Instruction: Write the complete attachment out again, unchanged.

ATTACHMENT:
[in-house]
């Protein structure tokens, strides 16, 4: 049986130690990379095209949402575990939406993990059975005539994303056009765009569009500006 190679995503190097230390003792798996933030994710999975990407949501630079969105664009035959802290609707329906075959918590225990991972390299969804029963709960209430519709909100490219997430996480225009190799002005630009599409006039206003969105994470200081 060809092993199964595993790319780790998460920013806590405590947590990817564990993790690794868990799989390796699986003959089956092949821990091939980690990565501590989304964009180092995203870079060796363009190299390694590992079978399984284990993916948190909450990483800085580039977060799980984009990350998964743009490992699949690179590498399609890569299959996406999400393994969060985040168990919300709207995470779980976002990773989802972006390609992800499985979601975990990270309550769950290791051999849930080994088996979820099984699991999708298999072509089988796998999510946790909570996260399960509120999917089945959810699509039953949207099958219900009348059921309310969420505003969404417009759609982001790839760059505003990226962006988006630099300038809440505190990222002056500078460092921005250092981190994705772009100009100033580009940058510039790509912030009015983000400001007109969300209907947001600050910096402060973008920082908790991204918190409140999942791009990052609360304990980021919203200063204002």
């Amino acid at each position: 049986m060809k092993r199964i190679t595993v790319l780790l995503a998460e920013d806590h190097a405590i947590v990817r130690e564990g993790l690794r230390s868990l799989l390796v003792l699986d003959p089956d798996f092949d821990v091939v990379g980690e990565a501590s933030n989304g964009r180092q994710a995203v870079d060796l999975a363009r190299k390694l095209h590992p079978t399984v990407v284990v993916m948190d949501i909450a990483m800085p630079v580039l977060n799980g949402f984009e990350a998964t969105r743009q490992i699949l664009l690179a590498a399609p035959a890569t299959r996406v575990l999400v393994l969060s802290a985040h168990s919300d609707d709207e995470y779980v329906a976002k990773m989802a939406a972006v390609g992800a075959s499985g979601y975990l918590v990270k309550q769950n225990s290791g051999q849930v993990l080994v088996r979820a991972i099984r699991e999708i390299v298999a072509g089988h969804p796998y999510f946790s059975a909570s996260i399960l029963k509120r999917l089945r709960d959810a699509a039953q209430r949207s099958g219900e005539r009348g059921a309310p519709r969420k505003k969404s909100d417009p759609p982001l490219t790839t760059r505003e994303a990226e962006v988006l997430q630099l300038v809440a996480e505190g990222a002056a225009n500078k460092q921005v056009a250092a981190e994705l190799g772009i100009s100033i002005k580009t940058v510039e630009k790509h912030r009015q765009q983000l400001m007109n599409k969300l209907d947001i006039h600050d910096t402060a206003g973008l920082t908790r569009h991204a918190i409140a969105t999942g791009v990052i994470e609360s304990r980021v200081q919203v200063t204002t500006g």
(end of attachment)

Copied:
[in-house]
């Protein structure tokens, strides 16, 4: 049986130690990379095209949402575990939406993990059975005539994303056009765009569009500006 190679995503190097230390003792798996933030994710999975990407949501630079969105664009035959802290609707329906075959918590225990991972390299969804029963709960209430519709909100490219997430996480225009190799002005630009599409006039206003969105994470200081 060809092993199964595993790319780790998460920013806590405590947590990817564990993790690794868990799989390796699986003959089956092949821990091939980690990565501590989304964009180092995203870079060796363009190299390694590992079978399984284990993916948190909450990483800085580039977060799980984009990350998964743009490992699949690179590498399609890569299959996406999400393994969060985040168990919300709207995470779980976002990773989802972006390609992800499985979601975990990270309550769950290791051999849930080994088996979820099984699991999708298999072509089988796998999510946790909570996260399960509120999917089945959810699509039953949207099958219900009348059921309310969420505003969404417009759609982001790839760059505003990226962006988006630099300038809440505190990222002056500078460092921005250092981190994705772009100009100033580009940058510039790509912030009015983000400001007109969300209907947001600050910096402060973008920082908790991204918190409140999942791009990052609360304990980021919203200063204002």
């Amino acid at each position: 049986m060809k092993r199964i190679t595993v790319l780790l995503a998460e920013d806590h190097a405590i947590v990817r130690e564990g993790l690794r230390s868990l799989l390796v003792l699986d003959p089956d798996f092949d821990v091939v990379g980690e990565a501590s933030n989304g964009r180092q994710a995203v870079d060796l999975a363009r190299k390694l095209h590992p079978t399984v990407v284990v993916m948190d949501i909450a990483m800085p630079v580039l977060n799980g949402f984009e990350a998964t969105r743009q490992i699949l664009l690179a590498a399609p035959a890569t299959r996406v575990l999400v393994l969060s802290a985040h168990s919300d609707d709207e995470y779980v329906a976002k990773m989802a939406a972006v390609g992800a075959s499985g979601y975990l918590v990270k309550q769950n225990s290791g051999q849930v993990l080994v088996r979820a991972i099984r699991e999708i390299v298999a072509g089988h969804p796998y999510f946790s059975a909570s996260i399960l029963k509120r999917l089945r709960d959810a699509a039953q209430r949207s099958g219900e005539r009348g059921a309310p519709r969420k505003k969404s909100d417009p759609p982001l490219t790839t760059r505003e994303a990226e962006v988006l997430q630099l300038v809440a996480e505190g990222a002056a225009n500078k460092q921005v056009a250092a981190e994705l190799g772009i100009s100033i002005k580009t940058v510039e630009k790509h912030r009015q765009q983000l400001m007109n599409k969300l209907d947001i006039h600050d910096t402060a206003g973008l920082t908790r569009h991204a918190i409140a969105t999942g791009v990052i994470e609360s304990r980021v200081q919203v200063t204002t500006g």